- The Washington Times - Thursday, June 2, 2016


With my pal Allison, I popped by Mango Tree (929 H Street, NW, 202/408-8100) for what I was promised would be an absolutely amazing lunch. And it’s always nice when the result lives up to the hype.

Particularly where District cuisine is concerned. In a city that is fast becoming a food-lover’s paradise, with ever more and diverse culinary options, the restaurants of the capital live and die by their plates and their reputations.

First up, a refreshing lemonade that was just the right side of sweet for me, but a tad too much so for Allison (she likes to be wrong sometimes). On an unseasonably warm day, it hit the spot alongside water and a Thai iced tea, flushing away any possibilities of dehydration.

Settling in with a warm welcome from GM Thomas Hanson and manager Josh Rosolofonjoa, we were presented a delightful menu to peruse. An amuse-bouche arrived from the chef in the form of a rather unique watermelon salad, with the watermelon seasoned with peanuts for an incredibly interesting meeting of salty and sugary to whet the appetite.

For apps Allison went for the chicken satay and I for the tom yum goong spicy soup of shrimp and mushrooms. It’s a personal favorite, even though, as I typically do, I pushed the mushrooms aside. The soup was tasteful if not particularly spicy. Allison raved about the chicken satay, but its taste, to me, was a bit underwhelming, even with the peanut sauce.

For my main course I went for the spicy minced pork rice served with Thai basil and topped with a wok fried egg. This dish was simply delectable, with the sauce a perfect complement to the tastiness of the chopped pork and the attendant basil. The wok fried egg was a first, but I’m an adventurous eater and thus gave it a whirl. It didn’t add too much — or detract — from the dish overall, but it was something new. I told the rather attentive wait staff to make it spicy but not “oh, hell, I can’t breathe!” level, but to my palate the dish had nary a kick to it. No matter, as it was still delish.

Ever a carnivore, Allison went for the stir-fried hanger steak, served with garlic, Thai basil and chili. I’m glad I went for what I went for, even though hers was as delicately and deliciously prepared and had a taste profile to boot.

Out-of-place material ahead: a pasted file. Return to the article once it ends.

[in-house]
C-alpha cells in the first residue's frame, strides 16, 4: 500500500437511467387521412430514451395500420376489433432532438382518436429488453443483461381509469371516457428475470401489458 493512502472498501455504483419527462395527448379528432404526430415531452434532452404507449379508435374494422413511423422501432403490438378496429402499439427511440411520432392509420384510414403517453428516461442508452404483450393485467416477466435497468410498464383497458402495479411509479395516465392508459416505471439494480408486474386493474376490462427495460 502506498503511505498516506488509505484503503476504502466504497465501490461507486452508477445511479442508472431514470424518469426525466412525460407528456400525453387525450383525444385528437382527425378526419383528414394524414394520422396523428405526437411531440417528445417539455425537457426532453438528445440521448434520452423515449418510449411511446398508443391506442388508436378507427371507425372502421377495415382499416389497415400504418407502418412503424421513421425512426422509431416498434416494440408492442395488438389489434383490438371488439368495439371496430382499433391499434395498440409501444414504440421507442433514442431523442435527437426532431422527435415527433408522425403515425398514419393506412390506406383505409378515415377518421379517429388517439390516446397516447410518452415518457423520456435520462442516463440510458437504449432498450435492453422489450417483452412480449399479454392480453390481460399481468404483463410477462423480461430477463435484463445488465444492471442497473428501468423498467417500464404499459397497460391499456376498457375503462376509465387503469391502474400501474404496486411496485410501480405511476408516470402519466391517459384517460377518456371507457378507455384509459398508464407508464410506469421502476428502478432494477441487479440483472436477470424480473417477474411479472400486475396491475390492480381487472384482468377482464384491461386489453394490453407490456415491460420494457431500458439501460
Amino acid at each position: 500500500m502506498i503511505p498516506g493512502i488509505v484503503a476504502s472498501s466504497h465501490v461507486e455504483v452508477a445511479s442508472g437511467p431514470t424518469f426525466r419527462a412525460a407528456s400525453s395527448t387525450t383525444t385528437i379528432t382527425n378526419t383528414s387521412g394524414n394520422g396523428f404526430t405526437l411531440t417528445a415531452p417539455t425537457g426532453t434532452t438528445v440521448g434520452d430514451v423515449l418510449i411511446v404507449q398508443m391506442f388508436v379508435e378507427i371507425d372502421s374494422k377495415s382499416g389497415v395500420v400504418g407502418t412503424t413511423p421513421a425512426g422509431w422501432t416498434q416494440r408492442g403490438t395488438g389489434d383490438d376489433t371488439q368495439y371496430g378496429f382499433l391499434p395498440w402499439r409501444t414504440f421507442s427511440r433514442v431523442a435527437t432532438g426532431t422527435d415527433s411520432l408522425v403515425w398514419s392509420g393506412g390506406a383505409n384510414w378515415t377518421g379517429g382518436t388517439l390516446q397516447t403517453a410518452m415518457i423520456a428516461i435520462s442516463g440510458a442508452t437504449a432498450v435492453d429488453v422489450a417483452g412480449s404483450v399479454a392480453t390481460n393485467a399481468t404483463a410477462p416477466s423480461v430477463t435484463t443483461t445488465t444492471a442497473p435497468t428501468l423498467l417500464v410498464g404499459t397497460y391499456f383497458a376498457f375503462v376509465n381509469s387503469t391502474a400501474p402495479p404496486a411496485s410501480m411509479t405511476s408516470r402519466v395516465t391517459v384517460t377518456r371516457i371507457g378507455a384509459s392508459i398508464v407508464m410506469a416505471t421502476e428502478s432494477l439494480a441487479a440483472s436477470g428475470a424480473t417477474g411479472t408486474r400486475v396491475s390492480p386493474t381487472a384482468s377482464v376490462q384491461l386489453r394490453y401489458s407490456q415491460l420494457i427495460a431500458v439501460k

Visiting Chef Nongnaphat Panngam, known this side of the world as “Chef Kate,” popped by to check on our bellies, which we assured her were full, but she still had a surprise in store in the form of a desert platter of fresh mango (beyond yummy and seriously refreshing), ice cream and a sticky rice desert. The mangos I hungered after, but Allison was more into the rice desert, which was fine as it didn’t particularly light my fire. The dollop of ice cream had to be consumed briskly in the outdoor June sun.

(FYI, we sat on the outdoor patio, which is great for people-watching on H Street — as well as for the insanely strange video art installation of CityCenterDC — but the sun has a habit of sneaking up on you, requiring us to move to a more shaded table.)

As a hint, to get the most of your experience, try the “Power Lunch,” which offers an appetizer, main and soft beverage for the veritable bargain of $17.

All was right with the world, and I was hesitant to leave for work, but the business of news continues on.

Mango Tree DC is located in the District’s busting CityCenterDC, 929 H Street NW, Washington, D.C., 20268. For more information, visit MangoTreeDC.com or call 202/408-8100 for reservations.

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